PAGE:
Georgene Seward, PhD
Dr. Georgene Hoffman Seward was born in Washington, DC, on January 21, 1902. After the death of her mother, she was raised in New York City by her grandfather and great aunt (Sargent, 1993). Dr. Seward attended Barnard College with a major in psychology and earned her Bachelors of Arts in 1922. She pursued graduate work at Columbia University, where she met and married fellow graduate student, John Perry Seward, Jr., with whom she would also share a professional relationship (Sargent, 1993). Dr. Seward taught for one year at Hunter College, returning to Barnard where she until 1937, while her husband taught at Columbia. Sex discrimination followed Dr. Seward throughout her career; she was frequently denied promotions in favor of men. In 1937, both Sewards took positions at Connecticut College for Women where co-ran the psychology department (Stevens, 1982).
The professional collaboration between Dr. Seward and her husband began during their early post-doctoral years, and included an association with the developer of the Pap test, G. N. Papanicolaou. A precursor to her first book, Sex and the Social Order (1946), was a 1944 study conducted by Dr. Seward debunking the myth of menstrual invalidism, demonstrating no impact of the menstrual cycle on working women (Seward, 2000).
After leaving Connecticut College, Dr. Seward taught at Simmons College while her husband was at Boston University. After accepting positions at the University of Southern California (USC), Dr. Seward taught social and personality psychology in addition to teaching clinical psychology and running the clinical training program at USC (Stevens, 1982). Dr. Seward became a diplomate in clinical psychology and began working in private practice in addition to her teaching duties. She also consulted to the Veterans Administration Hospital, Metropolitan State Hospital, and the Did Hirsch Mental Health Clinic. Two of her numerous publications — Psychotherapy and Culture Conflict (1956) and Clinical Studies in Culture Conflict (1958) — explored neurotic tendencies and the stress induced by being a member of a minority group. Seward would remain at USC until 1972 when she retired as professor emerita, but continued her private practice for another 15 years (Seward, 2000). In the 1970s, she received the 1987 Distinguished Psychologist Award by the California State Psychological Association.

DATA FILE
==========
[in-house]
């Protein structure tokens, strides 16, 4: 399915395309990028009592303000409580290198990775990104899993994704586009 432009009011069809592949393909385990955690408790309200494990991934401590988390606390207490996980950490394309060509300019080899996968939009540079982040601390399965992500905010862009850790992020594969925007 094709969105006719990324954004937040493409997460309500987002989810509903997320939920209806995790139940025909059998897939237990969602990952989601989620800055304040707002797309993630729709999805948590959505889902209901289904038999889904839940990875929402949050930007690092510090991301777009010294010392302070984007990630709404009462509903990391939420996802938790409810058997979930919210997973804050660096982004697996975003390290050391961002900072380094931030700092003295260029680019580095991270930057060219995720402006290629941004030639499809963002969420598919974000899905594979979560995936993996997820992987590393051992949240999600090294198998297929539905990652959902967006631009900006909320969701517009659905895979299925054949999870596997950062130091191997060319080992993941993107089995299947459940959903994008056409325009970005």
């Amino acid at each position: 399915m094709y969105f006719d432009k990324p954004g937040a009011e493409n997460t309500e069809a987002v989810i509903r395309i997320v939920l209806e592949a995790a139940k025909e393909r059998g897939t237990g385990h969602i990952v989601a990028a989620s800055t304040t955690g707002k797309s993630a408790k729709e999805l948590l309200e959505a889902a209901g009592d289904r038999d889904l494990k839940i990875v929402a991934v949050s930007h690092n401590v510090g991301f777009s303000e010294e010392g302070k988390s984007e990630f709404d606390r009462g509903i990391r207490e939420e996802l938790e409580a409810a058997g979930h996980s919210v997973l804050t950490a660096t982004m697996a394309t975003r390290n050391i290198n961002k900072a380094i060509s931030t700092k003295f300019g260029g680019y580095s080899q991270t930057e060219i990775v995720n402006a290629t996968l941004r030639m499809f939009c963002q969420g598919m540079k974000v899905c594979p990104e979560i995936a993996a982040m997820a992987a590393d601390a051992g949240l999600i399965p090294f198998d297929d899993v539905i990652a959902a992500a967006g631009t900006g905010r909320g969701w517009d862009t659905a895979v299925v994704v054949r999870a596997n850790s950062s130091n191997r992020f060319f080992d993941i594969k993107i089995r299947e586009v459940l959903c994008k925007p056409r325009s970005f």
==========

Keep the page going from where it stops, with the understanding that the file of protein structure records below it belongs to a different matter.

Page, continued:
An ardent supporter of other female psychologists and encouraged them to pursue leadership positions in the field and as a victim of sex discrimination, a researcher devoted to issues critical to women, and an early advocate of women seeking mental health treatment from female therapists, Dr. Seward will remain a role model for feminist psychologists.
Seward, G. H. (1944). Psychological effects of the menstrual cycle on women workers. Psychological Bulletin, 41(2), 90-102.
Seward, G. H. (1946). Sex and the social order. New York: McGraw Hill.
Seward, G. H. (1956). Psychotherapy and culture conflict. New York: Ronald Press.
Seward, G. H. (1958). Clinical studies in culture conflict. New York: Ronald Press.
Seward, G. H. & Seward, J. P. (Eds.). (1958). Current psychological issues: Essays in honor of Robert S. Woodworth. New York: Holt.
Seward, G. H. & Williamson, R. (Eds.). (1970). Sex roles in changing society. New York: Random House.
Seward, G. H. (1977). Sex roles in cross-cultural perspective. Annals of the New York Academy of Sciences, 285(1), 612-617.
Seward, G. H. & Seward, J. P. (1980). Sex differences: Mental and temperamental. Lexington, MA: Lexington Books.
Sargent, S. S. (1993). Georgene H. Seward (1902-1992). American Psychologist, 48(10), 1089.
Seward, G. H. (1902-1992). (2000). In M. B. Ogilvie, & J. D. Harvey (Eds.), The biographical dictionary of women in science: Pioneering lives from ancient times to the mid-20th century. New York: Routledge.
Stevens, G. & Gardner, S. (1982). Feminist: Georgene Hoffman Seward (1902-). In The women of psychology, Volume II: Expansion and refinement (pp. 139-143). Cambridge, MA: Schenkman Publishing Company.